Prepare the Workspace
To set yourself up for success, properly preparing the workspace is a key step before demolition begins.
- First, remove anything from around the backsplash area like decor, appliances, dishes etc. This gets them out of the way and protects them from dust or debris.
- Cover nearby surfaces like countertops or floors with drop cloths. This shields surrounding areas from damage.
- Have a clear debris removal plan and place buckets or wheelbarrows nearby to efficiently carry tile pieces away.
- Set up a step stool or ladder. Removing upper tiles is easier from a steady elevated perch. Make sure ladders are secure.
- Line floors with rosin paper. This huge paper roll catches fallen shards and dust for easier cleanup. Find it at hardware stores.
- Isolate the area from the rest of the home. Use plastic sheeting to cover doorways and vents. This prevents dust from spreading through air circulation.
- Remove outlet covers and cut power to any outlets behind the tile. Shut off water supply valves too if removing near sinks or plumbing.
Taking time to properly set up your workspace makes tile demo safe and organized. It also saves cleanup time after the work is done.
Breaking Tile Free
Once you’re geared up and the workspace is prepped, it’s time to start breaking tile free from the wall. Approach this process methodically:
1. Score Around Perimeter Tiles
- Use a scoring tool or angle grinder to cut into grout around the outermost tiles. This frees up the first row.
- Take care not to cut so deeply you damage the wall underneath. Cut just into the grout.
- Perimeter scoring gives you a starting point to pry tiles off and work inward.
2. Start Prying Tiles Off in a Corner
- With perimeter tiles scored, begin prying them off in a bottom corner.
- Wedge the pry bar edge into the grout line and gently pry upward.
- Start tiles off slowly and patiently to avoid damaging the wall.
- Once freed, remove tiles fully and set them into a debris bucket.
3. Work in Sections
- Remove tiles in controlled sections instead of random spots.
- This lets you clear full areas methodically moving upward and across.
- Stick to one section until fully removed before advancing to avoid missing any spots.
4. Inspect Wall as You Go
- As you remove tile, inspect the exposed wall underneath.
- Make note of any unsound areas that may need reinforcement.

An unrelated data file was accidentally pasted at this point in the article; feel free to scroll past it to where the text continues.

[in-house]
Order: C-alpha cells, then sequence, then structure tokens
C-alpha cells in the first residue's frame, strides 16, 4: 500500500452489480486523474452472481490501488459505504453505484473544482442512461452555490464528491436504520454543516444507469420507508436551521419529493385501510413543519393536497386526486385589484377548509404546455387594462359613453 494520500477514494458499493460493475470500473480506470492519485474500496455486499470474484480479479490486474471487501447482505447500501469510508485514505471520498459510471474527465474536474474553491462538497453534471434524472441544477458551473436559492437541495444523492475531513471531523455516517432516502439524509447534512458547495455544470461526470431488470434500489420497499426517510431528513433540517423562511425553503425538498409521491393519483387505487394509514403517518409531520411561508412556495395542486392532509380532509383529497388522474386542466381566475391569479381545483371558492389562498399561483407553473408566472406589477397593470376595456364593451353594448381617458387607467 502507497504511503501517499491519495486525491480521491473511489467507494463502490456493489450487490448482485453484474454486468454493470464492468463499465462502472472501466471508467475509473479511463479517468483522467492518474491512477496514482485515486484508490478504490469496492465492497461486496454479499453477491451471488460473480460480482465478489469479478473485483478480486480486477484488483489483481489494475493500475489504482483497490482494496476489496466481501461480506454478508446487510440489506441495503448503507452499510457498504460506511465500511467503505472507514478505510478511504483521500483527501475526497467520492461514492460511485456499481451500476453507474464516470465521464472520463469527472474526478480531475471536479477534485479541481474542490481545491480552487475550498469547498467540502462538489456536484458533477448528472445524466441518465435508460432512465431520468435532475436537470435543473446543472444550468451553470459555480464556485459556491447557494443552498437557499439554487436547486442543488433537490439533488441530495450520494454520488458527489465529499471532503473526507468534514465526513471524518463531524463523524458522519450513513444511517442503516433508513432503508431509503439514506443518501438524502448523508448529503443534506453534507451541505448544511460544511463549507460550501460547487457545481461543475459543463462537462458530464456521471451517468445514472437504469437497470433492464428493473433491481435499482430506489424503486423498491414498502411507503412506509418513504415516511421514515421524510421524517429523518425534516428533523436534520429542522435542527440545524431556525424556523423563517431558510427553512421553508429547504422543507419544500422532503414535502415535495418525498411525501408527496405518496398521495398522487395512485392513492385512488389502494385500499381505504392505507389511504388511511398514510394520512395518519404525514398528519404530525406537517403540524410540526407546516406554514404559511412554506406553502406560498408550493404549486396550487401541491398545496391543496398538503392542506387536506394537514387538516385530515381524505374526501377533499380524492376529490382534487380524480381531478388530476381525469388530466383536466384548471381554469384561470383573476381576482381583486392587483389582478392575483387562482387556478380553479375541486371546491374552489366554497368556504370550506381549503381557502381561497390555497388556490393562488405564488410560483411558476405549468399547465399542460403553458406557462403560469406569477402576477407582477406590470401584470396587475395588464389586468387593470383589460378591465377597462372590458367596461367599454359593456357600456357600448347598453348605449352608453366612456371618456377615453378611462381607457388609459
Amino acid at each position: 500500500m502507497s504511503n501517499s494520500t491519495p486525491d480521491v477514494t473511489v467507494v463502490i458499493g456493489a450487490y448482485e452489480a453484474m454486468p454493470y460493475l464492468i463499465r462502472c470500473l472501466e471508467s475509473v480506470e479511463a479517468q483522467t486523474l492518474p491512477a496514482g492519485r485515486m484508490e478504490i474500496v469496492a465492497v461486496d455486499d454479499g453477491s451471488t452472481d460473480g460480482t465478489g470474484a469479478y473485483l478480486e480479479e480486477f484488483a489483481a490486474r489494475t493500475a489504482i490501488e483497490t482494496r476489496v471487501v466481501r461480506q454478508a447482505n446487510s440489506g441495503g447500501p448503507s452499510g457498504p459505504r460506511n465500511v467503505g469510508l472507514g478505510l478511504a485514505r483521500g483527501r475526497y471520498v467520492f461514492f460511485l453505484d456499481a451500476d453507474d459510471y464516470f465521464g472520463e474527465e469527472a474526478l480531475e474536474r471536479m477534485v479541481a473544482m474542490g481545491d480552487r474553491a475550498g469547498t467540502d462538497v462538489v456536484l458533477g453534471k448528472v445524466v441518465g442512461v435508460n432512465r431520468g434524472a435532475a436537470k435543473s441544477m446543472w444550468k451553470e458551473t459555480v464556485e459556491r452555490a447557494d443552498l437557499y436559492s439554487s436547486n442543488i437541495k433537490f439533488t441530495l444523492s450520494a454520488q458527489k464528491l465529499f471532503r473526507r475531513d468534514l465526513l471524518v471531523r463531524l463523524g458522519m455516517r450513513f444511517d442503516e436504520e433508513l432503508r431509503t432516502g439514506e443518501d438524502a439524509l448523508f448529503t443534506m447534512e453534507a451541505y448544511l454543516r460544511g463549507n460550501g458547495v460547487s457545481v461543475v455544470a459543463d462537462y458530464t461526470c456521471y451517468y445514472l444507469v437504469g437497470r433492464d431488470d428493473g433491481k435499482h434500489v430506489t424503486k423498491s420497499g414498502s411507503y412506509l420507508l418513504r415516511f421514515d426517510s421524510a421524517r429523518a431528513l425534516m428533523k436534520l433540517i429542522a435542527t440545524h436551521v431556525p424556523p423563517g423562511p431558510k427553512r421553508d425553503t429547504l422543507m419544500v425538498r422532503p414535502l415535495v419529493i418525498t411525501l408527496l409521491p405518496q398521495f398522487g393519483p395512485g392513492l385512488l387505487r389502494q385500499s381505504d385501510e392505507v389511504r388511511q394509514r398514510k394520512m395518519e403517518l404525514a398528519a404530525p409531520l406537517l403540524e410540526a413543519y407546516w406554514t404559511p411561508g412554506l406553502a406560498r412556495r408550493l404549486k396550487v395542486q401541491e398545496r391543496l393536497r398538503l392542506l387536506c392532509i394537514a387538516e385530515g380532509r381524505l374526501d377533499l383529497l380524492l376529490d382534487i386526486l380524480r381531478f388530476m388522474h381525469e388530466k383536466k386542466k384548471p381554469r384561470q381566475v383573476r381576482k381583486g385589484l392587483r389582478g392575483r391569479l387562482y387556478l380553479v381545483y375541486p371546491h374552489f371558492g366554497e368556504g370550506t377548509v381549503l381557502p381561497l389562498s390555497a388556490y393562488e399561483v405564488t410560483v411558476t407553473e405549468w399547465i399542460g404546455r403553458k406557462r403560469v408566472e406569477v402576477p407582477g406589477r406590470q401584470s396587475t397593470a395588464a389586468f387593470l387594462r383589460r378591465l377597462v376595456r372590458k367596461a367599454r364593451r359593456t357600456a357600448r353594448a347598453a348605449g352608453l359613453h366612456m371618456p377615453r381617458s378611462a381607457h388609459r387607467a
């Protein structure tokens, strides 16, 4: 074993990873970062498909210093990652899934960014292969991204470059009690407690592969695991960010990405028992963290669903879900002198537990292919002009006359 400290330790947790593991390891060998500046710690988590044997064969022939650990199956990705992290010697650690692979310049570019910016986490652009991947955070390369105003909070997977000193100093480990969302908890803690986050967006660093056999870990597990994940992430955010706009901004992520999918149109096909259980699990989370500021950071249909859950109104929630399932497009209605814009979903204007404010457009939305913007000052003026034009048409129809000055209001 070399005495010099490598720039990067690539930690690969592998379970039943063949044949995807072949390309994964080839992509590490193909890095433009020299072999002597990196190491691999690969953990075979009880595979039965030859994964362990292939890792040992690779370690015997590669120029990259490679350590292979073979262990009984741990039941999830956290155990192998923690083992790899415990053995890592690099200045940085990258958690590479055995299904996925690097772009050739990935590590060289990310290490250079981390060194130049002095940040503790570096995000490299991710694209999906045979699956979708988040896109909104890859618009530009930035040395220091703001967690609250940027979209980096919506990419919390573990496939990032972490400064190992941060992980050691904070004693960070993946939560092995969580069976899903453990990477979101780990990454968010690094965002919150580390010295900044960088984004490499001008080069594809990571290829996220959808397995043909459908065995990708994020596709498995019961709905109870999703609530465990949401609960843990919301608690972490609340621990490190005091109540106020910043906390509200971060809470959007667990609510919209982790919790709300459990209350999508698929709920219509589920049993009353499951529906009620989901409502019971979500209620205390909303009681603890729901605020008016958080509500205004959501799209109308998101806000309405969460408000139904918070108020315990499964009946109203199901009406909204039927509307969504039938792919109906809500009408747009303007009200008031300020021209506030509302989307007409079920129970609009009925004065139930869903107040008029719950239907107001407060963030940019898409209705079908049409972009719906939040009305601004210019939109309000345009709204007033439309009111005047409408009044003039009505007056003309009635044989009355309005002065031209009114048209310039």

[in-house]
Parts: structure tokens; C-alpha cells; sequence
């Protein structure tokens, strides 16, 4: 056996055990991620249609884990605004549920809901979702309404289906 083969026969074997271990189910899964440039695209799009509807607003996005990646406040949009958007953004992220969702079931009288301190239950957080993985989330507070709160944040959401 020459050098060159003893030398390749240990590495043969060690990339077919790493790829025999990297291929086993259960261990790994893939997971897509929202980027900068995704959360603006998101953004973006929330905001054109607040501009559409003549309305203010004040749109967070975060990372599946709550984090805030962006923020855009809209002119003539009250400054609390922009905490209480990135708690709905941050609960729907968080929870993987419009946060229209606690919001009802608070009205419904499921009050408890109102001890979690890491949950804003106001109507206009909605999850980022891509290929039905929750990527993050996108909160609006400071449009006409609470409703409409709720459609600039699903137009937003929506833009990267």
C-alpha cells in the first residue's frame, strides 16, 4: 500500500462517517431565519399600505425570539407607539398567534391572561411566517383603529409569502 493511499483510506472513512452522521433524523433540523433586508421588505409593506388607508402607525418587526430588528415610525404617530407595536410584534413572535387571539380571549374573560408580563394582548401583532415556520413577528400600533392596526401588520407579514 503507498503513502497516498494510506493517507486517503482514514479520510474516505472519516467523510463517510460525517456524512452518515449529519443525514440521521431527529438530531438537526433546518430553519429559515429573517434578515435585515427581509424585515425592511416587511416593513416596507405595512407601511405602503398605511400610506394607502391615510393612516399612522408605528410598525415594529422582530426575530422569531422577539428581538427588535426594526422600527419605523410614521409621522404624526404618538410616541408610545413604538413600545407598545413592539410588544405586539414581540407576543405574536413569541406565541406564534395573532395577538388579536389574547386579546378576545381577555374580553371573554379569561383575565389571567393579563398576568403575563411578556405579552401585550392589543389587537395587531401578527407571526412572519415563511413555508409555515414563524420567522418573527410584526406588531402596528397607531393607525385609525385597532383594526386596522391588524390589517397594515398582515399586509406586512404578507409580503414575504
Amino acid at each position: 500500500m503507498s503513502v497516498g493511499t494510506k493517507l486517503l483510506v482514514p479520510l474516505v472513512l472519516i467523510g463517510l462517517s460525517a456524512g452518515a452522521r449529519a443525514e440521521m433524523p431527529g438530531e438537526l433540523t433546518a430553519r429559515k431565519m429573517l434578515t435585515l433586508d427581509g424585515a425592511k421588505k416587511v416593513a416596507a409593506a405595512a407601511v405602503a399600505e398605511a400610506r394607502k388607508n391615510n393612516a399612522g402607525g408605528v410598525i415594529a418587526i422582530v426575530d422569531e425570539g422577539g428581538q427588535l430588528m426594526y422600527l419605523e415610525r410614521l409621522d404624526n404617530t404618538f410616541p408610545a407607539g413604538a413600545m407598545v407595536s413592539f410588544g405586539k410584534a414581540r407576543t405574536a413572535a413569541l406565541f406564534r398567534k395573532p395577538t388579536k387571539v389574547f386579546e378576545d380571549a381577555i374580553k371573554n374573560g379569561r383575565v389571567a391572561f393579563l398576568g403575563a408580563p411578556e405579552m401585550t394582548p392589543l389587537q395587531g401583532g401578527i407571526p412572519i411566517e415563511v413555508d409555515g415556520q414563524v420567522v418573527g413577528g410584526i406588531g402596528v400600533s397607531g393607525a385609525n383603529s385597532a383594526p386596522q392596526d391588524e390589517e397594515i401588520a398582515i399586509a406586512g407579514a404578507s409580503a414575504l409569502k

- Check for hidden wires, pipes or other surprises behind the tile.
- Address any issues to ensure the wall will be prepped properly for the new backsplash.
5. Cut Final Row Free
- Once you near the top rows, use a scoring tool to cut along the top grout line.
- This will free up the final upper tiles so you can pry them down.
- Take extra care not to cut too deeply when scoring near the top.
With some patience and the right pry technique, the tiles should come off fairly cleanly. Just take it slow.
Cleaning and Disposing Debris
As chunks of ceramic, porcelain and grout start coming down, tidying up debris will make demolition much more manageable. Be sure to:
- Use a shop vacuum with HEPA filter to contain dust as you work. Vacuum up debris frequently.
- Wipe tiles down before disposal to reduce dust. A damp microfiber cloth works well.
- Place tile pieces in buckets, bags or wheelbarrows for quick removal. Carry out heavy loads carefully.
- Properly dispose of tiles by checking local regulations. Many accept tile waste at dump sites.
- Contain dust and debris in the workspace. Don’t track it through other rooms.
- Use rosin paper on the floor to collect fallen pieces. Roll it up when done for easy disposal.
- Change vacuum filters often as they fill up. Rinse filters to extend life.
- Wipe down the area fully before calling it quits for the day. Lingering dust can spread easily.
Staying on top of clean up will maintain safety and make an organized workspace. It also minimizes mess throughout the rest of the home.
Preparing Walls for New Tile
Once all old tile is removed, some wall preparation will be needed before new backsplash installation. Here are a few tips:
- Inspect for any wall damage that may need patching. Fill holes or cracks with drywall compound.